Shannon Abloh shapes her husband’s legacy as CEO of Virgil Abloh Securities
The late designer’s wife will continue his mission to uplift Black designers and create new pathways into the creative industries
Virgil Abloh’s impact on fashion, art, and design can’t be overstated, and his unexpected death at 41 last year left many wondering how his legacy will play out in years to come. Earlier this month (May 1), that question was partly answered via the appointment of Dazed’s editor-in-chief IB Kamara as the new art and image director of Off-White. Now, Abloh’s wife, Shannon, has completed another part of the picture.
Shannon Abloh collaborated closely with her late husband on much of his groundbreaking work in a behind-the-scenes capacity, and helped organise posthumous projects including Off-White’s spectacular send-off and the upcoming Brooklyn Museum exhibition Figures of Speech. However, her new role will see her step into a more visible position as CEO and Managing Director of the designer’s “creative corporation”, Virgil Abloh Securities.
Made up of Virgil Abloh’s longtime creative collaborators, the organisation has been dedicated to “spreading his ethos and essence globally” since his death in November 2021. According to a statement released May 17, it will span a characteristically broad range of creative disciplines: “Art, architecture, engineering, creative direction, artistic direction, industrial design, fashion design, music, film, writing and philanthropy.”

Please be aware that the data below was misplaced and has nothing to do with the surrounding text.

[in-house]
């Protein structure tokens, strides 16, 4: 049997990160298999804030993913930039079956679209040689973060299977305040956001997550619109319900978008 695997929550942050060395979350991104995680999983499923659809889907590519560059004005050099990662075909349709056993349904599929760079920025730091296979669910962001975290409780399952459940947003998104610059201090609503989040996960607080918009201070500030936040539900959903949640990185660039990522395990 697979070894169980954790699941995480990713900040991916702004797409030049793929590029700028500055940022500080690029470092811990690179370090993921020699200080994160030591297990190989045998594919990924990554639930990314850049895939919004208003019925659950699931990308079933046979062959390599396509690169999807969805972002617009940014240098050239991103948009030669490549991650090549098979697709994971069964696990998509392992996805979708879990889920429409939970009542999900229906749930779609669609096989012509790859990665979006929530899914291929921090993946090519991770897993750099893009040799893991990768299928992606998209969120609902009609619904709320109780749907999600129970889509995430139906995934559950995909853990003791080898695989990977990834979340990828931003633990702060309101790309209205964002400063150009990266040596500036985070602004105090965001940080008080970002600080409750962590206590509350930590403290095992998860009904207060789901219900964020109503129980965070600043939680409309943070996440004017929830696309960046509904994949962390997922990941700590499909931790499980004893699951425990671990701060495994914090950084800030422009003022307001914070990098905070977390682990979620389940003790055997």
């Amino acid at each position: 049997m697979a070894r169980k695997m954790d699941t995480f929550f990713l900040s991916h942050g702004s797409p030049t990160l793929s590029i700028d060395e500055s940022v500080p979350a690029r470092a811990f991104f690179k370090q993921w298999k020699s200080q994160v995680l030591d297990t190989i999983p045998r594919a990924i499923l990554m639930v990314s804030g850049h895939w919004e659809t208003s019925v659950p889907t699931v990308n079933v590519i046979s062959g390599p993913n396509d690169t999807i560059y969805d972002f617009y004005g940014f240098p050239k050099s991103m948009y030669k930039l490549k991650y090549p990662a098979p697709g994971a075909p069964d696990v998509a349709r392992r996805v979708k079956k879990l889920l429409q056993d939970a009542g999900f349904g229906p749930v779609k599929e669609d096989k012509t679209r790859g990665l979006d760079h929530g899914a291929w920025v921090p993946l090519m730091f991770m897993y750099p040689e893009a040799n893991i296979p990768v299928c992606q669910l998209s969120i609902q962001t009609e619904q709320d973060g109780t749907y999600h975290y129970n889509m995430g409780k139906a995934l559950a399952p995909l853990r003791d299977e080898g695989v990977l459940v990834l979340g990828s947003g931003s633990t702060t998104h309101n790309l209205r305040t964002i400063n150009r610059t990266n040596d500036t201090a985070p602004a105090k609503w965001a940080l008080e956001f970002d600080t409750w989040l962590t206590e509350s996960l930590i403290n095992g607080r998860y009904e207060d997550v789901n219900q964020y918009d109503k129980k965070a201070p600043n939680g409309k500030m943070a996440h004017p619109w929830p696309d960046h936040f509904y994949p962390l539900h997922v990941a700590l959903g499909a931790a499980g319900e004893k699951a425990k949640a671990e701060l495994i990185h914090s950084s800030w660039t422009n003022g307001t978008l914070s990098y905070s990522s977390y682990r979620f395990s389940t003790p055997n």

Reflecting Abloh’s desire to build in-roads for the generations of creatives that followed him (see: his lifelong mantra, “You can do it too”), Virgil Abloh Securities will also launch a philanthropic arm to “create pathways for greater equity and inclusion for diverse talents across creative industries”.
Virgil and Shannon Abloh first met in high school, and married after a decade together in 2009. The latter has no formal fashion training, but has come to represent her husband’s long-term vision in his absence.
“He believed his real work was using his position to ensure that many more Black designers, creatives and executives could have access to the opportunities he had in the fashion industry,” she said last month, accepting an award on his behalf at the 2022 Fashion Scholarship Fund gala. “He believed his real work was championing others, helping them find opportunities and rooting for their success.”